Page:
TRICS-3 Disputes 'Liberal' RBC Transfusion Strategy at Cardiac Surgery

November 12, 2017

ANAHEIM, CA — No advantages, clinical or otherwise, were seen from liberal use of red blood cell (RBC) transfusions to keep hemoglobin levels up in patients undergoing on-pump cardiac surgery, in a randomized noninferiority trial with more than 4800 patients[1].

Dr C David Mazer

"We've definitely shown that you can transfuse more sparingly and maintain patient safety and patient outcomes, while saving blood and its associated costs," Dr C David Mazer (University of Toronto and St Michael's Hospital, Toronto, ON) told theheart.org | Medscape Cardiology.

The rate of the primary clinical composite end point, which included new-onset renal failure, was 11.4% in the patients managed according to a "restrictive" strategy that allowed transfusions only at hemoglobin levels that were lower than for liberal transfusions, for which the rate was 12.5% (P<0.0001 for noninferiority).

The international third Transfusion Requirements in Cardiac Surgery (TRICS-3) trial is noteworthy for "the remarkable consistency of the results through various subgroup and sensitivity analyses," Mazer said. "I think that strengthens the message."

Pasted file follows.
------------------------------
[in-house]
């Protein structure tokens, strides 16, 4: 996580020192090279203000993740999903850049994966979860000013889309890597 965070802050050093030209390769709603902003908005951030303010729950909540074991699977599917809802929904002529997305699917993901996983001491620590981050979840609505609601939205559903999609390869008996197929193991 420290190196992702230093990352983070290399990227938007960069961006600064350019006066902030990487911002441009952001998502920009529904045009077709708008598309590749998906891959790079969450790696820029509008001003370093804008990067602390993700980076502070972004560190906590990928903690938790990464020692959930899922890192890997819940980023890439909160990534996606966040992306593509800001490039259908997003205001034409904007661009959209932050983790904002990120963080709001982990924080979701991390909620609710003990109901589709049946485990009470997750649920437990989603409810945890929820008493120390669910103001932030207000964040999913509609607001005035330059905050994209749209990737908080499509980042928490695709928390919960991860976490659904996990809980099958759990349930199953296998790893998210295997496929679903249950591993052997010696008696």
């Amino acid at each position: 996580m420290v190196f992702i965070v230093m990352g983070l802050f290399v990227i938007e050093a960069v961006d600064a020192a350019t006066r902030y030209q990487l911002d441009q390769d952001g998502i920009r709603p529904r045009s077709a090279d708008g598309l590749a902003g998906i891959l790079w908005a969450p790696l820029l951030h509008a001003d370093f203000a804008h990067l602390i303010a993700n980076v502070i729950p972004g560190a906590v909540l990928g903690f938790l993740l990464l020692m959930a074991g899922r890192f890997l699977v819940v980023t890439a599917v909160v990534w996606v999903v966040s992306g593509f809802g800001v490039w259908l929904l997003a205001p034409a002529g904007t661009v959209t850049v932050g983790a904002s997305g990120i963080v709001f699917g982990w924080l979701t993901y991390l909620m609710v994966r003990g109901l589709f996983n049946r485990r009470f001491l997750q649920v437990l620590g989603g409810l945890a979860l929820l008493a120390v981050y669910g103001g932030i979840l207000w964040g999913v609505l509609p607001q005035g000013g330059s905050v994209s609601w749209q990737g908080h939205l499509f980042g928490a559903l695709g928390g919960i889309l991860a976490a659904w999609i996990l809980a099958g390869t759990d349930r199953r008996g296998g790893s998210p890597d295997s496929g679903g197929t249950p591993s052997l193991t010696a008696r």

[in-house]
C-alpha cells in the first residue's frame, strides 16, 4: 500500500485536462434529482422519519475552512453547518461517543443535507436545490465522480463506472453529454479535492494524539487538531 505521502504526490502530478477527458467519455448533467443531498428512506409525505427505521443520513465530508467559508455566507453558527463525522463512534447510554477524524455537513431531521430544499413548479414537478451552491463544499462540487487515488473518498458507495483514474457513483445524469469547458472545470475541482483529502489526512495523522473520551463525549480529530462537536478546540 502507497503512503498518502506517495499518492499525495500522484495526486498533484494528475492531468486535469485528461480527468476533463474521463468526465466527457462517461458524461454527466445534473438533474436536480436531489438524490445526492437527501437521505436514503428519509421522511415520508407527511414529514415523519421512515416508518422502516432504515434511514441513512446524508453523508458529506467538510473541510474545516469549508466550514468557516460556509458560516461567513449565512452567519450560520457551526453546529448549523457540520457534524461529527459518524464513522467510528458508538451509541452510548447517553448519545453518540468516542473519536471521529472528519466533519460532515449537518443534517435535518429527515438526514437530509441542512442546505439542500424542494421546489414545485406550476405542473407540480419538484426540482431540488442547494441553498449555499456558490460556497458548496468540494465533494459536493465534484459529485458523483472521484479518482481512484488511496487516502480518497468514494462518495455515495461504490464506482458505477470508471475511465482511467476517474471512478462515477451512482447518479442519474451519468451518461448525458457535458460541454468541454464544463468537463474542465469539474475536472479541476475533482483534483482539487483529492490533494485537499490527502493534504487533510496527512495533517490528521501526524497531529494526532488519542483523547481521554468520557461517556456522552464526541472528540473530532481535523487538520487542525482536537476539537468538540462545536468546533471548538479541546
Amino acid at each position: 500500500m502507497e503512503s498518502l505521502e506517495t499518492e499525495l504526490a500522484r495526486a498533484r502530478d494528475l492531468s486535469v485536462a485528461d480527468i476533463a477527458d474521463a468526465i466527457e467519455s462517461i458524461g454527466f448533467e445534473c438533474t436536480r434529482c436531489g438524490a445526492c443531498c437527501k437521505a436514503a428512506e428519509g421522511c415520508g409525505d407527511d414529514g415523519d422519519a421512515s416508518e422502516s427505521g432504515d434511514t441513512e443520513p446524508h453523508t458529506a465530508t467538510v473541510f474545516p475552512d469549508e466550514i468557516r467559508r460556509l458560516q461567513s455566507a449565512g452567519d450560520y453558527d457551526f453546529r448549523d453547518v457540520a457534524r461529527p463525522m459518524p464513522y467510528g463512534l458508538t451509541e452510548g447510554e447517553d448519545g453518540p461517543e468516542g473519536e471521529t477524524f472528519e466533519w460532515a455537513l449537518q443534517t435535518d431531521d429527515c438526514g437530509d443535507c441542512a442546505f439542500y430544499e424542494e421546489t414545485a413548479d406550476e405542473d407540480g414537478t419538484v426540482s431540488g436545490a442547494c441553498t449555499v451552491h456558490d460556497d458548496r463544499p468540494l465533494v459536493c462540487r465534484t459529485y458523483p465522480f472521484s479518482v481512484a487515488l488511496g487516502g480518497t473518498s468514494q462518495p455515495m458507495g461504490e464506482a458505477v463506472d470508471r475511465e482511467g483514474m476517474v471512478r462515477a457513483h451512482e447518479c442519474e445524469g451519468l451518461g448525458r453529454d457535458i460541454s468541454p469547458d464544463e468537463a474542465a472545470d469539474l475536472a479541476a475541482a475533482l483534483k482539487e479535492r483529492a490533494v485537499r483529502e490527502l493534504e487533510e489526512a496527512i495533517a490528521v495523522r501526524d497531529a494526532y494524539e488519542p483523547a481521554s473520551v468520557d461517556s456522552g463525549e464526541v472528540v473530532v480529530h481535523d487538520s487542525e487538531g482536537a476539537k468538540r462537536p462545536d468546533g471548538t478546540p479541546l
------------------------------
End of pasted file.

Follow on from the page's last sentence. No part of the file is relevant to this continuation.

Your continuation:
Mazer presented the study here today at the American Heart Association (AHA) 2017 Scientific Sessions and is lead author on its coinciding publication in the New England Journal of Medicine.

"Expensive and Toxic"

Dr Daniel Sessler (Cleveland Clinic, OH) agreed that the analyses are internally consistent as well as in agreement with many studies in recent years pointing in the same direction in such patients, that "with rare exceptions, we shouldn't be transfusing above a hemoglobin of 7 [g/dL]." That applies even to sicker patients, older patients, even critical-care patients, said Sessler, who isn't connected to TRICS-3.